The science behind a climate headline

In 4 minutes, atmospheric chemist Rachel Pike provides a glimpse of the massive scientific effort behind the bold headlines on climate change, with her team — one of thousands who contributed — taking a risky flight over the rainforest in pursuit of data on a key molecule.

So, I’m starting a project for one of my courses–namely, Climate Change in the 21st century with Stewart Cohen–and I’m really interested in how media representations of climate change inform (or misinform) the public conversation. This is obviously an overly broad topic at this moment, however, my preliminary research is already turning up some fascinating stuff.

Pike’s brief talk has given me a glimpse at how much work can go into a very specific scientific pursuit. How do you fairly represent this kind of work  in a daily news story? How do you make it interesting and accessible in a feature?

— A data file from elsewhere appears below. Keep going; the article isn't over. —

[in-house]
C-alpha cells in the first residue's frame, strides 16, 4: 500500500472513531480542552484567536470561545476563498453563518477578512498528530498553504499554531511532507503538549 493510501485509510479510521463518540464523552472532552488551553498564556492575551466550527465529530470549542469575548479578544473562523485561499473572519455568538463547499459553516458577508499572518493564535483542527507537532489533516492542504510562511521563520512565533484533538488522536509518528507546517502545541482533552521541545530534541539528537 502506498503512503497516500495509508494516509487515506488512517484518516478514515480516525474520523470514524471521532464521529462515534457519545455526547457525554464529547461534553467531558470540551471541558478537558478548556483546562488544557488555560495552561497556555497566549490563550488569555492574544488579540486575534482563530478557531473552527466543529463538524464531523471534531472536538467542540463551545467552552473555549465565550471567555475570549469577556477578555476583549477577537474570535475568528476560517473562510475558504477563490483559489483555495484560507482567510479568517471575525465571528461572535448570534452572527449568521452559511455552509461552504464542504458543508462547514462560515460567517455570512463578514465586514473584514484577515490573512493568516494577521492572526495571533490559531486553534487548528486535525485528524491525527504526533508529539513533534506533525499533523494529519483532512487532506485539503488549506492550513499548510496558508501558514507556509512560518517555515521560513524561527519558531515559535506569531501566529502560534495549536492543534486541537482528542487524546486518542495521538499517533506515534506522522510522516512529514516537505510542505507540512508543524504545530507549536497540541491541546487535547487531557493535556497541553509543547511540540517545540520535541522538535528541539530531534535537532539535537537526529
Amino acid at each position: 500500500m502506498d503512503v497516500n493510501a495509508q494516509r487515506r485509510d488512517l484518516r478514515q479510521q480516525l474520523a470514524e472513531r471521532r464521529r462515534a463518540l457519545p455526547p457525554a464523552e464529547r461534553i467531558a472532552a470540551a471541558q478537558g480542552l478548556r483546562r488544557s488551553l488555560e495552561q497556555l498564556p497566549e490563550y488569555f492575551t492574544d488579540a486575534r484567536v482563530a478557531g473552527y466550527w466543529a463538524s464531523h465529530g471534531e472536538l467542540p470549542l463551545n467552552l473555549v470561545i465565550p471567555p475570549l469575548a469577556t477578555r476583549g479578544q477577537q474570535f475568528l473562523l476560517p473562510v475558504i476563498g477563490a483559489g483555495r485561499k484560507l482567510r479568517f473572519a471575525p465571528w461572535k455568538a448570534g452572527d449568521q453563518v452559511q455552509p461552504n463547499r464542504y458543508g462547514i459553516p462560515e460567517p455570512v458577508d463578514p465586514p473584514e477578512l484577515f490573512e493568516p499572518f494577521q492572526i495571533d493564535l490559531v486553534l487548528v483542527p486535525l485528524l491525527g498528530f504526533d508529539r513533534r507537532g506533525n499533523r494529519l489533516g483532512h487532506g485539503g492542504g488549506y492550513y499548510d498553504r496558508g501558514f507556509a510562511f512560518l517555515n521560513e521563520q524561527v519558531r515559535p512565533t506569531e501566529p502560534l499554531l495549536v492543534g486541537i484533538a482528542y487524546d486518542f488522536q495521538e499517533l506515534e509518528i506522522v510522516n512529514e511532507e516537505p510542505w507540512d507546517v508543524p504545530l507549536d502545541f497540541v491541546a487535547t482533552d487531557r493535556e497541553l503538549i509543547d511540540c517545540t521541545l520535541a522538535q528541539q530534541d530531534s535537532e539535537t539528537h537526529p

Anyway, as a non-scientist, such a massive concerted effort was beyond the purview of my imagination. This clip helped me put things in perspective. It’s worth a watch.


A Cup of Kava: UBC student gains insight on Fijian culture

Wanying Zhao, MA Candidate at UBC Psychology Department

Wanying Zhao’s lips were itchy, and her tongue felt slightly numb.

In a roomful of Fijians, the young researcher was drinking Kava, a mildly intoxicating beverage that comes from a plant of the same name. Kava, she explained, is the foundation of social activity in the village of Teci, Fiji, where she lived as a cultural researcher in the summer of 2009.

“Kava looks like muddy water and it tastes pretty much the same,” laughed Zhao, who explained that the drink becomes more potent over time, creating a body buzz that makes the drinker feel mellow.